When she’s not practicing on the court, playing tournaments or in a gym, Ms. Williams spends her time in the fashion world. She confessed to the fact that she’s a workaholic and perfectionist, so a hectic, busy lifestyle is the type she’s always known and loved. As a Miami girl myself, I can understand why she’s so proud of where she’s from and why fashion became a field of interest to her.

The very accomplished young professional left the room in awe with all she’s achieved and the way in which she expressed herself. Very confident and happy to be there, she ended the book talk with a question from a listener of whether Martina Hingis should be scared of that night’s match at the Washington Kastles. Well, aside from the fact she’s “not a trash talker”, she said “I expect her to be prepared” and left it at that. The title of her book “Come to Win” perfectly describes the type of person she is and how she’s lived her life from the beginning.

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Jul 13 2010

National Press Conference: Brent Scowcroft

by at 10:07 pm

The Luncheon hosted by the National Press Club will be one of my most memorable experiences throughout the entire Semester in Washington Program.

It was my first true experience of being a professional in Washington D.C.-particularly because we were dressed professionally and because we were in the presence of some of the United States’ most prominent officials.

The presentation with Brent Scowcroft was truly incredible; Mr. Scowcroft played a huge role in the United States as he served as the National Security Advisor under Presidents Gerald Ford and George H.W. Bush. His expertise in both the public and private sectors was insightful for all of the students who attended the luncheon. He even managed to give us his views on the current wars in Iraq and Afghanistan! Georgetown University truly does offer its students with unique opportunities-whether that be attending NPC events or having free tickets to different exhibits throughout Washington D.C.-and my decision to study at Georgetown for the summer was definitely life changing.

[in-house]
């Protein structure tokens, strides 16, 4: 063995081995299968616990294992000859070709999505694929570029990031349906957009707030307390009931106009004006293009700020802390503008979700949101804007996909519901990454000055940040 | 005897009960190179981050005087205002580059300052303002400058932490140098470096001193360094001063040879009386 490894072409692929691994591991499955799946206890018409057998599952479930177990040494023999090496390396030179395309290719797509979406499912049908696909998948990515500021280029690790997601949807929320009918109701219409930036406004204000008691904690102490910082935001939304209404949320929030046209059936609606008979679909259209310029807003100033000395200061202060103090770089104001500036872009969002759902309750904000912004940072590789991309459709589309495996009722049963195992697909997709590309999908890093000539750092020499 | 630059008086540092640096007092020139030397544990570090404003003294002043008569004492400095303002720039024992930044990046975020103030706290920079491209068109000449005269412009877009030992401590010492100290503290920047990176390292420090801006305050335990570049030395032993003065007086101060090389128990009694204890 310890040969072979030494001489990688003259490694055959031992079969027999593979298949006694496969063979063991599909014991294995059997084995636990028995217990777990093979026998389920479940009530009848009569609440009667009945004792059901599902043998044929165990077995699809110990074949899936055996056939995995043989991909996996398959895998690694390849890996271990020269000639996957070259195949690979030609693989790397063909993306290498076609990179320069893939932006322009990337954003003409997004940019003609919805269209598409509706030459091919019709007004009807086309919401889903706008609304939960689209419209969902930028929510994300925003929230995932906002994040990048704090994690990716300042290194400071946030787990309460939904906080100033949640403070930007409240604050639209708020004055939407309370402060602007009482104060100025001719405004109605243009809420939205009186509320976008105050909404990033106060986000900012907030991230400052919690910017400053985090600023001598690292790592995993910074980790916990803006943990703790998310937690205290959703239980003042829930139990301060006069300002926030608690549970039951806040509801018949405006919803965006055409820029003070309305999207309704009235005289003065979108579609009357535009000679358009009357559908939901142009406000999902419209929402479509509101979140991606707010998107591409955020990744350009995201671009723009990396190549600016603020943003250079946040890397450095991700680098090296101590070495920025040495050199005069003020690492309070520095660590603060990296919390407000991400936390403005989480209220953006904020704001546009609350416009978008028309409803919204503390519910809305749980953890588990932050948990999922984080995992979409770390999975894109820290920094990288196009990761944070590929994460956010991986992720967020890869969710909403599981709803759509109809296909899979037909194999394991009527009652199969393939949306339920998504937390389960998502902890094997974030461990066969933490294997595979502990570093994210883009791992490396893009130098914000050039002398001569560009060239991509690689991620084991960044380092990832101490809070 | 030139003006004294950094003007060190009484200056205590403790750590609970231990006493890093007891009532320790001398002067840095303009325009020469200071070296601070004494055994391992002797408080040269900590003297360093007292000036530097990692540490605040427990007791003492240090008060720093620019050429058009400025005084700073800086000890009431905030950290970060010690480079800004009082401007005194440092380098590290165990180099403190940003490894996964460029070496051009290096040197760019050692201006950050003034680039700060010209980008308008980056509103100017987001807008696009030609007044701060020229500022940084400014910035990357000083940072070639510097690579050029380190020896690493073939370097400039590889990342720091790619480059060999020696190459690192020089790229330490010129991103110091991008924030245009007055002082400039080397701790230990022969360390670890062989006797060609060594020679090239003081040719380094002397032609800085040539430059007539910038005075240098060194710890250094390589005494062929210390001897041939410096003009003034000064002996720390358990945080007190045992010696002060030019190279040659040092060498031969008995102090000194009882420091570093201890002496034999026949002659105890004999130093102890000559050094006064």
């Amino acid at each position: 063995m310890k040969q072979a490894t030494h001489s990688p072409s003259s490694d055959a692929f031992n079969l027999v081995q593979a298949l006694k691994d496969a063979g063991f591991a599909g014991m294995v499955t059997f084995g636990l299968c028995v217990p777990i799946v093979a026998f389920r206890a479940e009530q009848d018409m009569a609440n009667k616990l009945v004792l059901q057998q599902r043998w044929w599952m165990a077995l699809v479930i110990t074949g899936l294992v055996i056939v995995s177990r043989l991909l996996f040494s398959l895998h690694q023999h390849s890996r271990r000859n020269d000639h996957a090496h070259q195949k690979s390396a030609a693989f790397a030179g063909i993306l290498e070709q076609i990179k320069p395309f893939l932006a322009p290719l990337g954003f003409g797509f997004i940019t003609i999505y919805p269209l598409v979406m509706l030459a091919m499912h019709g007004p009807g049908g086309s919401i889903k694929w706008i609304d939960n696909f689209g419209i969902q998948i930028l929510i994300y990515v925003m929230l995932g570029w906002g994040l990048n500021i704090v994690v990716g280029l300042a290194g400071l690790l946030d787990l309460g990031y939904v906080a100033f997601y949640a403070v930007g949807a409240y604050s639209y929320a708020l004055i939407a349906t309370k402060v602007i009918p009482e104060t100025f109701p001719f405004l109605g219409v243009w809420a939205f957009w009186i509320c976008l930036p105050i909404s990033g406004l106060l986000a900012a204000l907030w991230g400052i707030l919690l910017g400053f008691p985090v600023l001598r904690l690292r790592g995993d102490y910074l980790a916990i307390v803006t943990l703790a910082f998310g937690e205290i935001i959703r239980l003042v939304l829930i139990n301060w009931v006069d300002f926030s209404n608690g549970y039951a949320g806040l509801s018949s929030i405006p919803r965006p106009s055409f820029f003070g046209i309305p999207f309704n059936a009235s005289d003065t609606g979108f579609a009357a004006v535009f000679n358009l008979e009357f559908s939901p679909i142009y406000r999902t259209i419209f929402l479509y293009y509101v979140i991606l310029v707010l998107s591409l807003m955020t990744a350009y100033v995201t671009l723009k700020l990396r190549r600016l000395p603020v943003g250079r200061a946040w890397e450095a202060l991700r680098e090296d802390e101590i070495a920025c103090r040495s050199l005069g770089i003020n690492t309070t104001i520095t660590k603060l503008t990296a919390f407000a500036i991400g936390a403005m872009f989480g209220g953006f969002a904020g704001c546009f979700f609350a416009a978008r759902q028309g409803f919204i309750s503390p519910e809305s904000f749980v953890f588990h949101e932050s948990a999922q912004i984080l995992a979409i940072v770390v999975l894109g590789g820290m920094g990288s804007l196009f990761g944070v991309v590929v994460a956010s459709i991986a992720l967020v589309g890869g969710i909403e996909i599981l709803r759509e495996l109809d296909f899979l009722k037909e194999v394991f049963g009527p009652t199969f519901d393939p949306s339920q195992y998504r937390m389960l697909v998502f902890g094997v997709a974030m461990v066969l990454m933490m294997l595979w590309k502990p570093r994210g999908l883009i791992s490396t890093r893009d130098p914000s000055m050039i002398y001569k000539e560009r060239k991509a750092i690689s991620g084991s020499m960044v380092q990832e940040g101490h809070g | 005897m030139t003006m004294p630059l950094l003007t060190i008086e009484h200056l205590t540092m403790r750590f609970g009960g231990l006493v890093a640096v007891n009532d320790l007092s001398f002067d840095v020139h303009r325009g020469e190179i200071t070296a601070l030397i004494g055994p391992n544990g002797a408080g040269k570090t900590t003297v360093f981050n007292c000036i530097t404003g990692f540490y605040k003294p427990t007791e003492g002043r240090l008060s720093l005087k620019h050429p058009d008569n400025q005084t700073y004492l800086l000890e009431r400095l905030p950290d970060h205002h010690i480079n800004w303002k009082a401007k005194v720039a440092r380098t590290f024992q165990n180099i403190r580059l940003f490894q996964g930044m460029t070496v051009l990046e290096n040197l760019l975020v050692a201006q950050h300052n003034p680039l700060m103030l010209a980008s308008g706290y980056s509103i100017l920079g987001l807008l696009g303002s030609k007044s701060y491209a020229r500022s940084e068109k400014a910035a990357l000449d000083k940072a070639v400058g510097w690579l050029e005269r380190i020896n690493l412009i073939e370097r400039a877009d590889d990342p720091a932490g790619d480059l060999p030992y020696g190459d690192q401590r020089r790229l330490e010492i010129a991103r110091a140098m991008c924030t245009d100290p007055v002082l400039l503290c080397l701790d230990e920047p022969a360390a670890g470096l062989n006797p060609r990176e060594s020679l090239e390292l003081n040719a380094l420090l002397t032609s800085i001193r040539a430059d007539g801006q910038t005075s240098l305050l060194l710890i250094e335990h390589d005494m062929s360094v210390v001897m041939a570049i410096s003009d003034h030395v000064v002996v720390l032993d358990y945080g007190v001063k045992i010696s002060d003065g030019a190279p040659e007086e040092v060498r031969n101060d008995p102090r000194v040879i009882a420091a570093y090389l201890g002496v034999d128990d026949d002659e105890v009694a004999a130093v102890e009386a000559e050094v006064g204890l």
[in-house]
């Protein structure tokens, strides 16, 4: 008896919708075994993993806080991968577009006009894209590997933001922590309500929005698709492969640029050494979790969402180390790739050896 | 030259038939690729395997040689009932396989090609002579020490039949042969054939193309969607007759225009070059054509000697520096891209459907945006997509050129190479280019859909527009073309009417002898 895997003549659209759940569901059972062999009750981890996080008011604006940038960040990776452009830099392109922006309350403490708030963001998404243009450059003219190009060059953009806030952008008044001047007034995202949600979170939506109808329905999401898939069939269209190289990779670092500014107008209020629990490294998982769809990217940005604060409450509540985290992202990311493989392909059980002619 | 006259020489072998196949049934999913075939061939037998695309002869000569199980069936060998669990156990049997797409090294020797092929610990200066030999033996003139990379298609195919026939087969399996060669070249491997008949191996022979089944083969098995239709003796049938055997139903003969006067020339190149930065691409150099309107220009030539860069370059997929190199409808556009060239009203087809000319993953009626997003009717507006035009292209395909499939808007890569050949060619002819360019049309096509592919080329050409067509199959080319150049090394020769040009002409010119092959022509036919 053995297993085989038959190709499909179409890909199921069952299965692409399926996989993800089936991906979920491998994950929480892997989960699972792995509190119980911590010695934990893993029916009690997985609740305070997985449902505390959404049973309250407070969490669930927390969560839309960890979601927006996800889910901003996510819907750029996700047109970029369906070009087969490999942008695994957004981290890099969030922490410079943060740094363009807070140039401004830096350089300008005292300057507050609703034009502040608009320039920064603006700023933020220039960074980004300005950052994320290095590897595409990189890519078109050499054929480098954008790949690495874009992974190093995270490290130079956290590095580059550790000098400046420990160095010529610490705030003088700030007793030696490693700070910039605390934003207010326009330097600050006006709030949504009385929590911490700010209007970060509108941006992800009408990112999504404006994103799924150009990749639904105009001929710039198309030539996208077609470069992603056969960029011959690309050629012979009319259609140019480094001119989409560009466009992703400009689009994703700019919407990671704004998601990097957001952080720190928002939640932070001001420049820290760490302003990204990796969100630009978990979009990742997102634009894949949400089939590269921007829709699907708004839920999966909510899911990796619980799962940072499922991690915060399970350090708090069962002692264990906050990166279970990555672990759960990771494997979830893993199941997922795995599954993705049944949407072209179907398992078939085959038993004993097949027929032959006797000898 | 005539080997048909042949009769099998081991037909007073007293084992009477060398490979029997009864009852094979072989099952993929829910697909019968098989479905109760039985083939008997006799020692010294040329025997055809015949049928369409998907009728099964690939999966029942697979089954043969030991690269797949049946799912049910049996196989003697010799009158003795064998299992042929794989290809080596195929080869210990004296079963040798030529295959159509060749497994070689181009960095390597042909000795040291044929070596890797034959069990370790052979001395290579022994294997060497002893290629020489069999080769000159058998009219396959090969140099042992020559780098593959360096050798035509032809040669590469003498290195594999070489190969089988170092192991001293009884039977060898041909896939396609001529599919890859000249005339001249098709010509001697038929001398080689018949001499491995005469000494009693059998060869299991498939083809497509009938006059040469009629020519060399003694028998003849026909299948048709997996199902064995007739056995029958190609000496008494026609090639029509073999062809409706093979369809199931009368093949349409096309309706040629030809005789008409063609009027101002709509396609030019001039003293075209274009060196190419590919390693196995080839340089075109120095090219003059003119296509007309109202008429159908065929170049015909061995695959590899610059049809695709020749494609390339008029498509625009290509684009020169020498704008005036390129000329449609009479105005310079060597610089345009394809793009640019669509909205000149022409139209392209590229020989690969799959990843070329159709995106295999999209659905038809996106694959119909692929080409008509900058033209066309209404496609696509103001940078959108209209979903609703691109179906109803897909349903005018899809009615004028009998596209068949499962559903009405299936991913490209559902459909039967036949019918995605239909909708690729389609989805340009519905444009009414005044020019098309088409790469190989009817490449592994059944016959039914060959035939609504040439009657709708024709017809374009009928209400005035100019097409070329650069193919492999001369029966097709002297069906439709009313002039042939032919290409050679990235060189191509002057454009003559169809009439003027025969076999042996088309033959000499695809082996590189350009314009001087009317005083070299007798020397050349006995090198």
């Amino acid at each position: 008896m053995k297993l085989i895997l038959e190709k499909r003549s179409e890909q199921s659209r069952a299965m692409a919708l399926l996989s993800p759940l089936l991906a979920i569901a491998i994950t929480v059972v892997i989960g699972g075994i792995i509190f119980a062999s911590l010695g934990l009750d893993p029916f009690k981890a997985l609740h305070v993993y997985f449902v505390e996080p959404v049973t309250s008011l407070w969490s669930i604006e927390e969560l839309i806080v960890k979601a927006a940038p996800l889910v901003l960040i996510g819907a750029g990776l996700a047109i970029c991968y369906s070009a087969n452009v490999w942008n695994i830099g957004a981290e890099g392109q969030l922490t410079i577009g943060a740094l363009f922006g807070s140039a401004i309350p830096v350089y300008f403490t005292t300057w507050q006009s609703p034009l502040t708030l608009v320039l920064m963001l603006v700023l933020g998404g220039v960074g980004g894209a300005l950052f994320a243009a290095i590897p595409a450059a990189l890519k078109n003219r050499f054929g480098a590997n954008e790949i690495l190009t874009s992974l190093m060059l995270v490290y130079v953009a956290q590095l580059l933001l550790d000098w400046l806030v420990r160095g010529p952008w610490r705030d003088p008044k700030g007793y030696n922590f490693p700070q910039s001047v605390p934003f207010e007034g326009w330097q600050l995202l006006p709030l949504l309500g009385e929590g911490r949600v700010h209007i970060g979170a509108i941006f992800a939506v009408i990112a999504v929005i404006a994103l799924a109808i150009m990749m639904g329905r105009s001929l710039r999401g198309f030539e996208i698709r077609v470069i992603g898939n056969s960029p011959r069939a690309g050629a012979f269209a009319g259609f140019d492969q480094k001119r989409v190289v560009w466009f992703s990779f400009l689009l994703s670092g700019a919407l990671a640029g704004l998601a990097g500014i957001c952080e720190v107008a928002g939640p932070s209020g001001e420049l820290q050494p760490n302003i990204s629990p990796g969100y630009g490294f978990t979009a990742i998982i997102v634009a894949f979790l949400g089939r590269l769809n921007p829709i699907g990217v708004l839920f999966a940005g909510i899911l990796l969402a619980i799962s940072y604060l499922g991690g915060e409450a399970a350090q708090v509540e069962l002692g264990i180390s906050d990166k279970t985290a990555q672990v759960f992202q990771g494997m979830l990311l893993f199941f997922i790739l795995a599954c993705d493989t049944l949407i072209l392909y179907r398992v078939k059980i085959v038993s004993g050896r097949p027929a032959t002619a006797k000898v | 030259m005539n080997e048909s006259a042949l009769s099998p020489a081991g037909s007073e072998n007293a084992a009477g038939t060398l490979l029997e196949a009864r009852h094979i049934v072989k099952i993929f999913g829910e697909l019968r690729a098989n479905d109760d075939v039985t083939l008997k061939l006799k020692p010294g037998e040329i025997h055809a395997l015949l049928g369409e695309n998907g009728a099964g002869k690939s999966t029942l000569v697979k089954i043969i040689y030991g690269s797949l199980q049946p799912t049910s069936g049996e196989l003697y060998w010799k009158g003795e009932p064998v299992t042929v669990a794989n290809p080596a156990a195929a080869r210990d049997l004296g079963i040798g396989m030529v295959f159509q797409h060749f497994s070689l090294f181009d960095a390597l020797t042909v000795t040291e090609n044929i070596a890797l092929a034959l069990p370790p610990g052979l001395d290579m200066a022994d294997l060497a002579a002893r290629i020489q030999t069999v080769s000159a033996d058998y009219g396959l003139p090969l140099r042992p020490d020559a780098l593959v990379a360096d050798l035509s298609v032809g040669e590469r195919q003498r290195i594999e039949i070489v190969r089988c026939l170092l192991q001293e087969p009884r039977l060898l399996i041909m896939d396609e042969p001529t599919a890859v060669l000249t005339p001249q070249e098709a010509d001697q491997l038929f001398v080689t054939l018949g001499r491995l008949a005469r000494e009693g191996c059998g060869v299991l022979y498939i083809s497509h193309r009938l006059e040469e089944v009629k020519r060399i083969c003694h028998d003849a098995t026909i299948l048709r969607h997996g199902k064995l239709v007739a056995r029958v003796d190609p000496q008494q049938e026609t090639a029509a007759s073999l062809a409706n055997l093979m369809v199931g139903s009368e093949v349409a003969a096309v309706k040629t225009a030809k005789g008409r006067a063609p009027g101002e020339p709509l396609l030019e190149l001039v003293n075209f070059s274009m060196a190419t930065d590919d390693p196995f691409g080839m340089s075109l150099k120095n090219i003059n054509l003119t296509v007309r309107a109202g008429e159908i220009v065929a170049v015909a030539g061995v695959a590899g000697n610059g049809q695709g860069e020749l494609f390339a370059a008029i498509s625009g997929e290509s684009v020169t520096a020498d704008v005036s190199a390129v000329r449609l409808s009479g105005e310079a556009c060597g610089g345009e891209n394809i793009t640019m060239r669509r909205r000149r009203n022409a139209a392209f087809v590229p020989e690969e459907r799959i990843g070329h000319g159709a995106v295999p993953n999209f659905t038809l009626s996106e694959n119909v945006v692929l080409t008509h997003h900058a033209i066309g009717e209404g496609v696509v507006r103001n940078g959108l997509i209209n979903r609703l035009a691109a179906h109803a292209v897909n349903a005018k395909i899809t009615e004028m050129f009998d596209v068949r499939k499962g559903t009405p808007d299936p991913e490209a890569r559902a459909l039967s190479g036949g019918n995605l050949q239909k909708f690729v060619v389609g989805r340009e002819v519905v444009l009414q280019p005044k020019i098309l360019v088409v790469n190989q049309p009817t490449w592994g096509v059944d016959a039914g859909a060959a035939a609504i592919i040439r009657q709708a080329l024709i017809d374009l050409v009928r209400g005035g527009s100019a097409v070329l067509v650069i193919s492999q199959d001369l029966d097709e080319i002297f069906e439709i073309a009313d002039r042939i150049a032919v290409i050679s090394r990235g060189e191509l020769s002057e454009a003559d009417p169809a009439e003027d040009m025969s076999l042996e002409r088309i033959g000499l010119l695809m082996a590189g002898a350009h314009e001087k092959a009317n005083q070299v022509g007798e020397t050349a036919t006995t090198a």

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Jul 12 2010

Freedom is Not Enough: The Moynihan Report and America’s Struggle over Black Family Life, from LBJ to Obama-Brookings Institute-June 10

by at 6:57 pm

          The Moynihan Report entitled “The Negro Family: The Case for National Action Office of Policy Planning and Research United States Department of Labor” revealed one aspect of racial disparity in this country.  The rate of illegitimacy within the African-American community the mid-1960s was one of the benchmarks that indicated the plight of their community, yet Senator Moynihan’s report on this fragile subject turned heads and eventually ostracized him in many political circles.  In this event sponsored by the Brookings Institute, intellectuals, professors, and journalists debated the societal context, impact, and lasting legacy of the Moynihan Report.  They lauded it for being ahead of its time as illegitimacy rates in today’s African American society triple that of the 1960s.  They also were chagrin at the reaction the document received during its time.  Unfortunately, the report was leaked and with the racially charged atmosphere of the time, Moynihan’s arbitrary look at the African-American community labeled him as a racist, which is not only false but took away from the terrible social problem he was trying to raise awareness on. 

            The debate not only focused on the history of the Moynihan Report but soon turned into a debate about the sanctity of marriage and the contemporary status of African-American society in the time of Obama and an apparent post-racial attitude.  The myth about the lack of marriageable young African-American men was confronted by members of the audience and the matriarchal nature of many fractured African-American households was analyzed and presented as one reason African-Americans feel a sense of “otherness” or disconnection from mainstream society.  We live in a patriarchal society, dominated by male-centric ideology, and with women leading most African-American households, we find an inherent gap in the upbringing of many young children.  While this situation is obviously not desirable in current society, many lingering effects of racism and segregation that have contributed to oppression of African-Americans in even our so-called equal society were touched upon by the incredibly intelligent panel.  These include the disproportionate incarceration rates of African-Americans and economic segregation resulting from suburbanization. References to the Cosby Show and Beyonce’s “Single Ladies,” were part of the optimism towards race relations that the panel eventually espoused.